Transcript for
Support your child’s social connections – episode five

Runtime 00:18:15
Released 25/6/20

Narrator [00:00:02] Welcome to the Emerging Minds podcast.

Drew Radford [00:00:06] This podcast is part of a series called Supporting Children Through Drought.

G’day I’m Drew Radford. In this episode, we’ll focus on supporting your child’s social connections with family, friends, school and hobbies. Children need positive time spent with family, friends and doing the activities they enjoy. Most of all, they need time to be kids, which includes regular routines at home and school. To delve into this, we’re going to be speaking with mental health professionals and most importantly, to parents from remote locations about their own experiences. One of whom is Kirstie, who’s from a property in the far north of South Australia, an isolated location that requires a lot of effort when it comes to socialising.

Kirsty [00:00:57] Even though we’re very remote, we’ll go to a Gymkhana or a Bronco branding, come down for a conference or something. And when that happens, because there’s lots people doing the same thing, they don’t just mingle with the child their same age. They’re mingling with children from newborns through to adults pretty well. So there’s not that line between, you know, kids just hanging out with their same year groups. But we go to a lot of events and it’s just making the effort, making the effort to give the opportunities to the kids to actually socialise. And technology’s played a massive part in improving that now. We don’t have huge Internet and data to use, but not very often. But the kids do have the opportunity to face time, a friend and they sit on their changed face and giggle. And it’s all that sort of. So you can actually see the person. But also, with school off the air, it’s all online now. So they often do see the person later on screen. So even through its through a computer. Yeah. They still have a lot of interaction with other kids.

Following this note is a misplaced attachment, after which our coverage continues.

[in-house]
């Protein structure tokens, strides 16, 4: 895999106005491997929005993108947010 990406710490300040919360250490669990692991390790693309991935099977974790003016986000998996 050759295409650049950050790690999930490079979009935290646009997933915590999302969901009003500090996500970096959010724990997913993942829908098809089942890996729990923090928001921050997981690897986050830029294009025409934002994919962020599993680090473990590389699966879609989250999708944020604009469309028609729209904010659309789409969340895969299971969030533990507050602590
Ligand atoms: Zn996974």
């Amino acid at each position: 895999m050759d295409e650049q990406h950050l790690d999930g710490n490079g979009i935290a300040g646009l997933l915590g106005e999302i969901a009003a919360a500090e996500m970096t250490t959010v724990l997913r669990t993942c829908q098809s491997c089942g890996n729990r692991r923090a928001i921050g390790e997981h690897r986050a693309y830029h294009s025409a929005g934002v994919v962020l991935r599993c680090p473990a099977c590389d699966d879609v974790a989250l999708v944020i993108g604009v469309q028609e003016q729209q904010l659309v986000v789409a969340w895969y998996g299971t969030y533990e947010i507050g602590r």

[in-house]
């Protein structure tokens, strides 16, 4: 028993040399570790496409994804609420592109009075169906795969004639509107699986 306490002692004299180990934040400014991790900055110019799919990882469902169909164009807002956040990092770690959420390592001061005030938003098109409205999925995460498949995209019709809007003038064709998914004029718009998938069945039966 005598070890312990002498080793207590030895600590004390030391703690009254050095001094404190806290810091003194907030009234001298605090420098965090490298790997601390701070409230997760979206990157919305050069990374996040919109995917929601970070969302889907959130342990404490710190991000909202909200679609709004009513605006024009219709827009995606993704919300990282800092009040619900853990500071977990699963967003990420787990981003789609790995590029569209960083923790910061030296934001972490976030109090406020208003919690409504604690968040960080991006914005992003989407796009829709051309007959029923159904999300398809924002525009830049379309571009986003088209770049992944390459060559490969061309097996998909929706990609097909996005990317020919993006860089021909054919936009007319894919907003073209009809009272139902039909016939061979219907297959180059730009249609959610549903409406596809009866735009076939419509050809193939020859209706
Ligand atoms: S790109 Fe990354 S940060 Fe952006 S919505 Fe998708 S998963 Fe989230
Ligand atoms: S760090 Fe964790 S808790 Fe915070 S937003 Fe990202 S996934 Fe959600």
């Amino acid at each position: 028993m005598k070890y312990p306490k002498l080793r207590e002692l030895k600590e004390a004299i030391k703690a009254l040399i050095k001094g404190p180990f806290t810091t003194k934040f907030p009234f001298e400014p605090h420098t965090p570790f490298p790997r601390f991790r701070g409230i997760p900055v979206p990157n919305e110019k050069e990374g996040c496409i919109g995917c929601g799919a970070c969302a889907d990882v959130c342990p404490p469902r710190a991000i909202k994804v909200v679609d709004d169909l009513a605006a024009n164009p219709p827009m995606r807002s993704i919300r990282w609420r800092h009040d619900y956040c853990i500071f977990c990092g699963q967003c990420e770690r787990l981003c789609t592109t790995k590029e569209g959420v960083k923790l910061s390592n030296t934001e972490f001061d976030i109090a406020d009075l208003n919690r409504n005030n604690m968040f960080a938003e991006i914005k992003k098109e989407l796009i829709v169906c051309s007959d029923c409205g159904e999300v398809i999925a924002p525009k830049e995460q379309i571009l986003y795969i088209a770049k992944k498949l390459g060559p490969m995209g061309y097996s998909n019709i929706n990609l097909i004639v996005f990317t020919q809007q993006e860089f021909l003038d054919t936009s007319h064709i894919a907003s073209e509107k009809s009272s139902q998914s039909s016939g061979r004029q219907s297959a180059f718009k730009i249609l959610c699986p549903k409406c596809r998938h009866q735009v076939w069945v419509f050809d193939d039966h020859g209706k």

Drew Radford [00:02:06] Thanks, Kirsty. That’s a really good picture of how all the age groups mixing together when they do get those few opportunities to socialise. To discuss this further, I’m joined in the Emerging Mind studio by psychologist Dr Andrea Baldwin. Andrea, thanks for your time. And in terms of those social connections with family and friends, how important is that for infants and really young children?

Dr Andrea Baldwin [00:02:30] Drew it’s really important. Babies and young children learn how to be social beings through socialising with other people from early on. So Kirsty talked about the importance of seizing those opportunities to get together with other people when you can. If you are very isolated, as she said, you can use technology to connect with grandparents, other family, friends, community, school off the air, kindy. Don’t forget, you can also still use snail mail. So young children love making cards, writing actual letters, doing artworks to send to people. And they love getting things in the mail themselves. And sometimes you need to be a bit creative about what does socialisation mean, how do help them socialise? So reading books with them and telling stories with them is another way to broaden their range of social experiences because they get to identify with characters and situations that they might not have experienced themselves. So if you Google Birdie’s Tree Birdie with an ‘I’, there’s a website there with books and games that help support young children and families going through tough times, including drought. And don’t forget, also pets and animals and favourite toys. Children will have tea parties with their toys. All of these are ways that they practise social behaviour and social connections.

Drew Radford [00:03:42] Andrea, what are some ways a parent can include regular routines with children in this age group?